Rocky path for Sir Ming unless fortunes
CHRIS FISHER, EDP Political Editor Instead of just a Labour leadership (non) contest, we should now be in the early days of a general election campaign, according to Liberal Democrat leader Sir Menzies Campbell.
CHRIS FISHER, EDP Political Editor
Instead of just a Labour leadership (non) contest, we should now be in the early days of a general election campaign, according to Liberal Democrat leader Sir Menzies Campbell.
His response to Tony Blair's resignation announcement was to table a parliamentary motion calling for the immediate holding of a general election because “it is only right that the British public have their say on who will be their next prime minister”.
He also stated that Mr Blair had said before the last election that he would serve a full third term and “the British electorate voted for him on that basis”.
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This was actually a radical call. As Sir Ming knows full well, we do not have a presidential-type election in this country.
Officially, our prime ministers are not, and never have been, directly elected by the people. In reality many of the people voting in a general election are mainly making a choice between the candidates for the post of prime minister.
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But strictly speaking, general elections determine the composition of the House of Commons, and the prime minister is the leader of the party, or coalition of parties, that has a majority of the seats in it.
Many prime ministers - including John Major and Jim Callaghan in recent decades - have acquired the job without first winning an endorsement in a general election.
Does Sir Ming want to move towards a US-style system under which there are separate national votes for the legislature and the head of the executive? Or is he making an exception of today's circumstances because of Mr Blair's vow to serve a full third term?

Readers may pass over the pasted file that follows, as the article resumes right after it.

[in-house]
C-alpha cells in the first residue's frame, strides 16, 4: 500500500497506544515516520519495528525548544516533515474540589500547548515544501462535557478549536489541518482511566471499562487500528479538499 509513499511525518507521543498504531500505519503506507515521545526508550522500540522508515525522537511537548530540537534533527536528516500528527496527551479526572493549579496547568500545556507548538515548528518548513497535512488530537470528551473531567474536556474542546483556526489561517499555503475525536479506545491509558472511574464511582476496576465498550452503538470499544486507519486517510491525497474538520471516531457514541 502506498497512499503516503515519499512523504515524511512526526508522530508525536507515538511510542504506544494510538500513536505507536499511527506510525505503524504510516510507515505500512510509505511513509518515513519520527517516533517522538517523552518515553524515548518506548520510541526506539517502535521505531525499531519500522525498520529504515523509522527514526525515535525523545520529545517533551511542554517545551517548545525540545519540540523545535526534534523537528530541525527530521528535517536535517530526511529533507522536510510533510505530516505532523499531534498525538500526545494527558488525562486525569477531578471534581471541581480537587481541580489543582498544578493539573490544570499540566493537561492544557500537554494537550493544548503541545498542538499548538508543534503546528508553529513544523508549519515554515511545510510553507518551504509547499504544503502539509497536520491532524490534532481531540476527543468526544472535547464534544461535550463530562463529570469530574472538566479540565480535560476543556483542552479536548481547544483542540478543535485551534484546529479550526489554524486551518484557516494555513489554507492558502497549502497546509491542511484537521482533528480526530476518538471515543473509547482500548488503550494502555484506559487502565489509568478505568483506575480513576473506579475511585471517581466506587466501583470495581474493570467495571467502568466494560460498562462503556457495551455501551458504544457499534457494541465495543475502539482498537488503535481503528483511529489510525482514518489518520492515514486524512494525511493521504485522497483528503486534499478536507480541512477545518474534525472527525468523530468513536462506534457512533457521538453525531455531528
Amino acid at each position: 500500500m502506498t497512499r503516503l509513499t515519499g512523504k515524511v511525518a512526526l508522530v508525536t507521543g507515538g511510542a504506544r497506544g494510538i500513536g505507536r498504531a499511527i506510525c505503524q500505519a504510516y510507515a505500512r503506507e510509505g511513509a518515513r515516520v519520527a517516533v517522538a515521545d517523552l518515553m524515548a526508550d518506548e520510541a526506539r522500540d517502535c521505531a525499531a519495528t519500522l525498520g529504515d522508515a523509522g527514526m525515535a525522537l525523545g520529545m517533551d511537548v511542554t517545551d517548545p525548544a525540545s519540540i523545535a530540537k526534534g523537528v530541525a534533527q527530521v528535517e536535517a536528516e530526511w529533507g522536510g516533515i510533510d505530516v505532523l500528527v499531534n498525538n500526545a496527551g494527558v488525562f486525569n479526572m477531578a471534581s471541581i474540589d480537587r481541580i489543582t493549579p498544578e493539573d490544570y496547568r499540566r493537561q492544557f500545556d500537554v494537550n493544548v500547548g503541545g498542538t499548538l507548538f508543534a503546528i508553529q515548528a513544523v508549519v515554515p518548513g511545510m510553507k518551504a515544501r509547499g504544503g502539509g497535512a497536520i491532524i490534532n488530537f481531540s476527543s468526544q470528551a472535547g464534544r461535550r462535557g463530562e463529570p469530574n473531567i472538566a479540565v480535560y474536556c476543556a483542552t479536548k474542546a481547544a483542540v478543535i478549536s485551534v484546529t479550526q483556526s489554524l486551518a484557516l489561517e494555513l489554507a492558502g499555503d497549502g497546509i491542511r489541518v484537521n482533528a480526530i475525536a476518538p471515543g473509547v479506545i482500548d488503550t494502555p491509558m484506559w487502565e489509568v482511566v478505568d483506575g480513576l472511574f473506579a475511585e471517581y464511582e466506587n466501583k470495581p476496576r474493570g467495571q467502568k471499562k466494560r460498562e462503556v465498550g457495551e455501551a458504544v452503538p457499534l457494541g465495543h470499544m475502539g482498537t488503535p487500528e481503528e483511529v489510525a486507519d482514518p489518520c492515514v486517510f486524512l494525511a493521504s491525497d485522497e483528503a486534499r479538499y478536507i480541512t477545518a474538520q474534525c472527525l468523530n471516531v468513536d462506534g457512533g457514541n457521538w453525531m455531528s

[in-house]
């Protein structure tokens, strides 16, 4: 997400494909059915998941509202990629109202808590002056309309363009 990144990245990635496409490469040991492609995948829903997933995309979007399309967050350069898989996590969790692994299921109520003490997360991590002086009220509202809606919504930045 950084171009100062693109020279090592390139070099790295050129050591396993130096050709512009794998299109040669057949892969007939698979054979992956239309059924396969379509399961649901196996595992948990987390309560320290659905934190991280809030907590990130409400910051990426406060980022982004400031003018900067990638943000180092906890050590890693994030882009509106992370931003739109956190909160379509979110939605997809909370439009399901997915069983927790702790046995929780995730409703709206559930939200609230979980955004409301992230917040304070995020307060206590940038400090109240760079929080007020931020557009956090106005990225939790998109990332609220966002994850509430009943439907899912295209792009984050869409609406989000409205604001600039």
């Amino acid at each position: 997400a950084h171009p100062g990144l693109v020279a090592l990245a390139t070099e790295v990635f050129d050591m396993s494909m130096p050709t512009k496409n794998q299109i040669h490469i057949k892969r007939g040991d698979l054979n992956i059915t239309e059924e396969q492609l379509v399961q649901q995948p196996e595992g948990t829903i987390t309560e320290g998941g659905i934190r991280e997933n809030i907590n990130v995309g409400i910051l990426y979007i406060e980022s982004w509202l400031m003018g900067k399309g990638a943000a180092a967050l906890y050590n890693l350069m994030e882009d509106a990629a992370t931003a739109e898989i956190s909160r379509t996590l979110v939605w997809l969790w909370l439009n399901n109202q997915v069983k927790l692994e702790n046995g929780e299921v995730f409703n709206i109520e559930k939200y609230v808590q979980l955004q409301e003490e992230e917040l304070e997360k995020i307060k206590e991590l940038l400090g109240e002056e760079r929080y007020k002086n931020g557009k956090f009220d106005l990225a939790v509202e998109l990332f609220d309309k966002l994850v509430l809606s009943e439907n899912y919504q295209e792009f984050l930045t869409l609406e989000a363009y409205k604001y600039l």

If he himself took the prime minister at his word when he said that, in September 2004, he should have known better. It was always inconceivable that Mr Blair would be able to remain prime minister through this parliament, for four-five years, right to the moment of calling a general election.
The need to allow his successor a reasonable amount of time to set out his stall - and actually get elected by his party - before a general election, precluded that. It was a bit of nonsense.
It is not, moreover, in any prime minister's power to fix his/her departure date several years ahead. If he loses the confidence of his party, he has to quit at a moment of its, rather than his, choosing. It's as simple as that.
This was dramatically confirmed in November 1990, when Margaret Thatcher was forced out. Hadn't many of the people who voted Tory in the 1987 general election done so in a belief that she would serve a full third term? Has Sir Ming really thought this one through?
One supposes not - and not least because there would be some considerable apprehension in his own party, after the local elections of May 3, if we were now in the throes of a general election campaign.